Humility of a kind not yet known elsewhere was one of Shoghi Effendi's many unique virtues, a humility which came from the conviction that man's faculties are not self-created but are a precious trust from God, not to be displayed or used overbearingly or with vanity. And yet he emanated true pride and dignity, such a regal dignity that raised him far above any man I have yet met or known.

When conversing with him, one could strongly sense this feeling of humility, while his ample brow and penetrating eyes reflected an inner light born of faith, courage and determination. One could feel an awareness that was amazing and rendered one speechless.

August 13, 2010

What one of the early believers experienced when he attained the presence of Bahá’u’lláh

Every time I attained His [Bahá’u’lláh’s] presence, I would find the portals of His grace and revelation open before my eyes. Each of them was a mighty proof and a precious gift. All those supernatural acts that I witnessed in His blessed presence and the immense joy which flooded my soul as I sat before Him are indescribable and cannot be recorded here... In the gatherings of the friends, if the Blessed Beauty turned his face to a person, that individual was unable to gaze upon His countenance and see the effulgent rays of the Sun of Truth. It was therefore Bahá'u'lláh's practice to look to the right side as He spoke, so that the friends might find it easier to look at His face. And if He ever turned His face towards the friends, He would close His eyes and speak...

August 8, 2010

The episode of a roving Bedouin who stole the Bab’s saddlebag while He was on His way to Mecca

One day, when the Báb had dismounted close to a well in order to offer His morning prayer, a roving Bedouin suddenly appeared on the horizon, drew near to Him, and, snatching the saddlebag that had been lying on the ground beside Him, and which contained His writings and papers, vanished into the unknown desert. His Ethiopian servant set out to pursue him, but was prevented by his Master, who, as He was praying, motioned to him with His hand to give up his pursuit. "Had I allowed you," the Báb later on affectionately assured him, "you would surely have overtaken and punished him. But this was not to be. The papers and writings which that bag contained are destined to reach, through the instrumentality of this Arab, such places as we could never have succeeded in attaining. Grieve not, therefore, at his action, for this was decreed by God, the Ordainer, the Almighty." Many a time afterwards did the Báb on similar occasions seek to comfort His friends by such reflections. By words such as these He turned the bitterness of regret and of resentment into radiant acquiescence in the Divine purpose and into joyous submission to God's will. (Nabil , The Dawn-Breakers, translated and edited by Shoghi Effendi, p. 132)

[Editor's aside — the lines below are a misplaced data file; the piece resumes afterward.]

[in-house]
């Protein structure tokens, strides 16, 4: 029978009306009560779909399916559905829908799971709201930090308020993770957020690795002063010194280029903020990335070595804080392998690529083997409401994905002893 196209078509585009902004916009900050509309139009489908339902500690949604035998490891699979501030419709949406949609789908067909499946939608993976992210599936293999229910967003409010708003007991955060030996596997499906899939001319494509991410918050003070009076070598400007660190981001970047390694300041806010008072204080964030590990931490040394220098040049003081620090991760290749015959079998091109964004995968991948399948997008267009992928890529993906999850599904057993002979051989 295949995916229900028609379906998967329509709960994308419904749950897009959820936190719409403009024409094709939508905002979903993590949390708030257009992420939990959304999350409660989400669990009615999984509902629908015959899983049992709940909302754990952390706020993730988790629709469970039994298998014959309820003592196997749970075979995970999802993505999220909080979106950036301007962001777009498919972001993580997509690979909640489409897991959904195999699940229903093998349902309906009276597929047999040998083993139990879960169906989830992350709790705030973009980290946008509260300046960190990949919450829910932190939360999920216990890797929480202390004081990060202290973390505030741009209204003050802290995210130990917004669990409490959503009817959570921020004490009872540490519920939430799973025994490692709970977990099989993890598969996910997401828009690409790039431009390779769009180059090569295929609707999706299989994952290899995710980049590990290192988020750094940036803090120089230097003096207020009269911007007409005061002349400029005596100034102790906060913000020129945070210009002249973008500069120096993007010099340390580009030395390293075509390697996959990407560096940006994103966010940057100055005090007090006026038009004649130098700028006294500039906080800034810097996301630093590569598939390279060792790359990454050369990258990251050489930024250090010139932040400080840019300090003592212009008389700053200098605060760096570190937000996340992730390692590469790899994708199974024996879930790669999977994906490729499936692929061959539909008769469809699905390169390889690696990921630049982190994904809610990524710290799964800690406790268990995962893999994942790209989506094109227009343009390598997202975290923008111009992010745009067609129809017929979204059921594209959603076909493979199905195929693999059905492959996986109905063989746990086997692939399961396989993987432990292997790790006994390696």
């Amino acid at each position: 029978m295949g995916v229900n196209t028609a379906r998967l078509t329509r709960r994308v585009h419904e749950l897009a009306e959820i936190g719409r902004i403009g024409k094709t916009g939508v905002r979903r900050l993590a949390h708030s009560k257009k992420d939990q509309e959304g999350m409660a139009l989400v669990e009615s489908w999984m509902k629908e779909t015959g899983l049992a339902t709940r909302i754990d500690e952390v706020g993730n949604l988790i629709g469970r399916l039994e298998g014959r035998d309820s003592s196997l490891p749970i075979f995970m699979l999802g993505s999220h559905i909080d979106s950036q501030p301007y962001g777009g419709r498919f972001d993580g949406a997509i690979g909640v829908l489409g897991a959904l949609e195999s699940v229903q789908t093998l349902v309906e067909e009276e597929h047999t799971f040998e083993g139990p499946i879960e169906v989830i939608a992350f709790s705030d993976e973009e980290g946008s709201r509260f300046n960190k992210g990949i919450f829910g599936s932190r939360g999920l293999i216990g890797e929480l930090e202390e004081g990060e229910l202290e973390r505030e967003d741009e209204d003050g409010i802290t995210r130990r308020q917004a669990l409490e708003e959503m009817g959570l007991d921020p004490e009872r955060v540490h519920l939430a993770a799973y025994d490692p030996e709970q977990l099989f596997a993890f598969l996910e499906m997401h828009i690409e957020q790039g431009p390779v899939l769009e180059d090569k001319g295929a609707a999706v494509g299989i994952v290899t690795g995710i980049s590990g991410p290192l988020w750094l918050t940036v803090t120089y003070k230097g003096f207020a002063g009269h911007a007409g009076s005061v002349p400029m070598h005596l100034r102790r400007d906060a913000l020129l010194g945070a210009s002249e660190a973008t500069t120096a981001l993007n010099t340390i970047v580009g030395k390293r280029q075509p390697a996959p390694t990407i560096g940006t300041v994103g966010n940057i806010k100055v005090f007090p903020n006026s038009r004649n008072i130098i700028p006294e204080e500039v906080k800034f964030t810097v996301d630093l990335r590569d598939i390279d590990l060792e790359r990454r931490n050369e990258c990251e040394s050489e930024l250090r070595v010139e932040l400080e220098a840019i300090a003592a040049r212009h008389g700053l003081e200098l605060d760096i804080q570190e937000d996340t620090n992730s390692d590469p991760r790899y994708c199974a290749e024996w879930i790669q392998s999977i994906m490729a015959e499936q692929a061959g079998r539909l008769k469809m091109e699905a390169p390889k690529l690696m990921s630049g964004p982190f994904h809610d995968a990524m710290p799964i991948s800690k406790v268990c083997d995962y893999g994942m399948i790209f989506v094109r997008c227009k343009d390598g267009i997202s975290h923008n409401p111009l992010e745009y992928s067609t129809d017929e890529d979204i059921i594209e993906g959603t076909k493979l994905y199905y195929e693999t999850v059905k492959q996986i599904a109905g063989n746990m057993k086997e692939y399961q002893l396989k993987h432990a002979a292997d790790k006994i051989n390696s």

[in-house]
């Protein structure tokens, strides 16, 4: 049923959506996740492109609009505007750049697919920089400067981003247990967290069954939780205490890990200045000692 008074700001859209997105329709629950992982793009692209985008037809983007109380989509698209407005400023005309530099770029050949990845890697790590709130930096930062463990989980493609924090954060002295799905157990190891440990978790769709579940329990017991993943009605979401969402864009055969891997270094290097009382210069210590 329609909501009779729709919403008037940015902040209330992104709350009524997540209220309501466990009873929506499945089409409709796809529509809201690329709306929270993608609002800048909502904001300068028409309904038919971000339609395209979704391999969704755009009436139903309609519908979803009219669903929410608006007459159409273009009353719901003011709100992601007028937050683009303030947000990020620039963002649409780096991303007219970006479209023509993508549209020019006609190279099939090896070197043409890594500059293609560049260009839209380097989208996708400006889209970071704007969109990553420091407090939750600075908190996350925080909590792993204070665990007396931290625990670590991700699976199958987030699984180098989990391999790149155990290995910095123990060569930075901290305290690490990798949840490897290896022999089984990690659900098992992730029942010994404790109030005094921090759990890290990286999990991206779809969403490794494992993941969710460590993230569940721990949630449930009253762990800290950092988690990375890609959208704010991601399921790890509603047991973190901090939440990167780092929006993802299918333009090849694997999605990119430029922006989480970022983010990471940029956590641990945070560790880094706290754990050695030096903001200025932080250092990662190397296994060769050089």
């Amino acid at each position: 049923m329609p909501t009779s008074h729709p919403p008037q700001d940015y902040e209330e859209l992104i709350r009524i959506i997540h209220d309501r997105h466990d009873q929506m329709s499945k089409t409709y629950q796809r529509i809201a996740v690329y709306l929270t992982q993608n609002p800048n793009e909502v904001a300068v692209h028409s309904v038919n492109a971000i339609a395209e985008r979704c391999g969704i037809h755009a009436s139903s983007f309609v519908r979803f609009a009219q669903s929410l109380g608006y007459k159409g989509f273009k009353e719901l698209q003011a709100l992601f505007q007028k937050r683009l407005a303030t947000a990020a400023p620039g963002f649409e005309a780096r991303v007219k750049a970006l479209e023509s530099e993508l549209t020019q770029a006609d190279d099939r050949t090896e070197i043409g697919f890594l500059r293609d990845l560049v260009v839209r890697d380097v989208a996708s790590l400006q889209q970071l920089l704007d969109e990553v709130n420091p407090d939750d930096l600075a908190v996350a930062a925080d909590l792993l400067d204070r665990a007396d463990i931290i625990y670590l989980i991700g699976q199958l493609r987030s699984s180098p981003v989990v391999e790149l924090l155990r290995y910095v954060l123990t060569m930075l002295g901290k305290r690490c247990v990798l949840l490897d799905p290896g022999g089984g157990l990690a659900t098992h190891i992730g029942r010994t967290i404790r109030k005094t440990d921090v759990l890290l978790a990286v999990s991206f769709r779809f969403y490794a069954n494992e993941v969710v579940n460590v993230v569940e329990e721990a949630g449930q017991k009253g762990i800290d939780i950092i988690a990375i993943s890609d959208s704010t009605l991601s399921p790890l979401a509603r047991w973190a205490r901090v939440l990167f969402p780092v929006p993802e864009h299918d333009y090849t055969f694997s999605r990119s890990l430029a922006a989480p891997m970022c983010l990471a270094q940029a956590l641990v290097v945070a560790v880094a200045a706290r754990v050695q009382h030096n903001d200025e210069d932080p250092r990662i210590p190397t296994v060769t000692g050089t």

August 3, 2010

September 23rd, 1911, London, Britain -- ‘Abdu’l-Baha related the story of His life in prison at the request of a reporter who had asked for an interview

We sat in a circle facing 'Abdu'l-Bahá who inquired if there were any questions we would like to ask. I said my editor had sent me to ascertain something of his prison life, and 'Abdu'l-Bahá at once related in a simple impersonal way one of the most remarkable stories conceivable:

"At nine years of age, I accompanied my father, Bahá'u'lláh, in his journey of exile to Baghdad, seventy of his disciples going with us. This decree of exile, after persistent persecution, was intended to effectively stamp out of Persia what the authorities considered a dangerous religion. Bahá'u'lláh, with his family and followers, was banished, and travelled from one place to another. When I was about twenty-five years old, we were moved from Constantinople to Adrianople, and from there went with a guard of soldiers to the fortressed city of 'Akká, where we were imprisoned and closely guarded."